EU ministers are meeting to set fishing quotas for 2007 amid renewed calls for a total ban on catching cod.
British fishermen want a rollover of this year's imposed restrictions
The European Commission has recommended a 25% cut in cod and North Sea herring catches, lower plaice and sole quotas, and a six-month ban on anchovy fishing.
Scientists warned earlier this year that only a total ban on cod fishing would enable stocks to recover.
Environmentalists have urged ministers to listen to the warnings and "change course" on fisheries policies.
However, European Commission spokeswoman Mireille Thom told BBC Radio 4's Today programme that it was also important to consider the fishing industry.
"Obviously ending fishing... on cod would be most likely to give results, but we don't live in an ideal world," she said.
"We have a fishing industry in Europe and the EU is committed to ensuring the future of that industry and therefore the approach that has been chosen so far is a gradual approach, trying to balance the need to protect and rebuild the cod stocks and allow a degree of activity for the fishing fleet."
The talks are expected to continue for two days, with the haggling likely to continue into Wednesday night.
Outside the talks, demonstrators from the World Wide Fund for Nature dressed as chefs handed out restaurant menus for the year 2050 when they said the only fish meals available might be jellyfish and tofu cod.
British fishermen are calling for a rollover of this year's imposed restrictions, which reduced cod catches by 15%.
UK Fisheries Minister Ben Bradshaw has called the commission's recommendations for a 25% cut "drastic", adding that he did not believe any European states would support the proposal.
A few hours after the talks began, BBC Scotland reported that the commission had amended its proposal for a 25% cut in fishing days to 20% instead.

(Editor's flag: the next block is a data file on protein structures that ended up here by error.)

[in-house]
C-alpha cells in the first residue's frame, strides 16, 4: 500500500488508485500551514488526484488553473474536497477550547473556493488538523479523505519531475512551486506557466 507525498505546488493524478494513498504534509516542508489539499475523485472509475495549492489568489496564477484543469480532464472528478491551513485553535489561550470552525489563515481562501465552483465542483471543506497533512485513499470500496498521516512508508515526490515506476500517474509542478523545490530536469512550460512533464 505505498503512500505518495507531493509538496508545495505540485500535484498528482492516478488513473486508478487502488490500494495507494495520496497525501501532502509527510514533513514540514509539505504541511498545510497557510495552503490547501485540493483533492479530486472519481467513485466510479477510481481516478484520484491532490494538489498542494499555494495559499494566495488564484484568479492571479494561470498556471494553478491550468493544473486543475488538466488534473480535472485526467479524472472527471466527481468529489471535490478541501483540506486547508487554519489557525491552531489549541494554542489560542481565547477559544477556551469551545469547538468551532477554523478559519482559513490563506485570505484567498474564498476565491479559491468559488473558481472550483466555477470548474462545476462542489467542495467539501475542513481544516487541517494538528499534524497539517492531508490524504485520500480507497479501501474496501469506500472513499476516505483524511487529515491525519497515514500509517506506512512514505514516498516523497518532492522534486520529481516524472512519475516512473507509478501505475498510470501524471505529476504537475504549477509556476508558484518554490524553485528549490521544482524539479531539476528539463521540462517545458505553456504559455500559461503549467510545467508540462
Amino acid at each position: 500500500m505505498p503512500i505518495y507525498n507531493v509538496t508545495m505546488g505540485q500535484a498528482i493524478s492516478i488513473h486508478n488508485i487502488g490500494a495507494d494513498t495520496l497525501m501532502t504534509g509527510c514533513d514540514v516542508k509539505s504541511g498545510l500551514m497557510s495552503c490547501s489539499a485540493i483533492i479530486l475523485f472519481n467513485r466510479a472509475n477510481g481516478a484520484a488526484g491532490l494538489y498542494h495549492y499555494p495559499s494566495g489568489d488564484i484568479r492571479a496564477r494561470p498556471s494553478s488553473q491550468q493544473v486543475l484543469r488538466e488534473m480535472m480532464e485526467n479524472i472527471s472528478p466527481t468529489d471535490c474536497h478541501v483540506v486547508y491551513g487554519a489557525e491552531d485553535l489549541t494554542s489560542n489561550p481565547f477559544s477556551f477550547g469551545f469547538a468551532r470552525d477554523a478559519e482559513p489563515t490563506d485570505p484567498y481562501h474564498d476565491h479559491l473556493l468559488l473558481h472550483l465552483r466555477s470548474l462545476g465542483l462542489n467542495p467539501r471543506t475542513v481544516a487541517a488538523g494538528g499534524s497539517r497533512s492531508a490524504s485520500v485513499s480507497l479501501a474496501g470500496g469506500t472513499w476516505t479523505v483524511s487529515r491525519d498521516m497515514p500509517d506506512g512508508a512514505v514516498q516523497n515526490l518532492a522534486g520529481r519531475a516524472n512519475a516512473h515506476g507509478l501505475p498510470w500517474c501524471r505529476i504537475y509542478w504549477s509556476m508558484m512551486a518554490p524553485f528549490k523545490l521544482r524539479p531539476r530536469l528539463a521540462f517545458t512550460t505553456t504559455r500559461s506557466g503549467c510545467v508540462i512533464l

Chief executive of the Scottish Fishermen's Federation Bertie Armstrong said this was "still worrying", but pointed out it was only the first stage of the negotiations.
The European Commission says recovery plans for northern hake and Bay of Biscay sole have been working, and is proposing an increase in quotas.
It also says mackerel stocks are in good condition.
But it underlines scientists' warnings that "reductions in fishing pressure" will be necessary for the recovery of many other species, including cod, plaice, sole and southern hake.
The head of marine policy at the Royal Society for Protection of Birds, Euan Dunn, said fisheries ministers drove a stake deeper into the heart of the decimated cod stock every year.
"We urge them to have a vision of our waters as a fragile ecosystem, and to show the political will to protect it," he said.
The Madrid-based conservation group Oceana also urged the ministers to "change course in their fisheries policy and begin to consider the warnings arriving from all sides of the scientific world".
But Ms Thom pointed out that cod is caught by boats fishing for other species including haddock, whiting and prawns.
"If ministers were to decide that that's it, we're going to stop all catches of cod, then you have to stop all these fisheries," she said.
John Buchan, a fisherman based in Peterhead in Aberdeenshire, told the Today programme any further cuts would be devastating.
"We need every day out we can get. We just survived this year, on the days that we had," he said.
"If they cut it by 25% I can say this, no-one in the Scottish fleet would be viable."
Fishermen from Northern Ireland are also set to take an active role in the talks, with County Down-based trawlermen pushing for a 20% increase in their prawn catch.
Northern Irish prawn boats are currently allowed 220 days at sea but fishermen fear that number may now be reduced.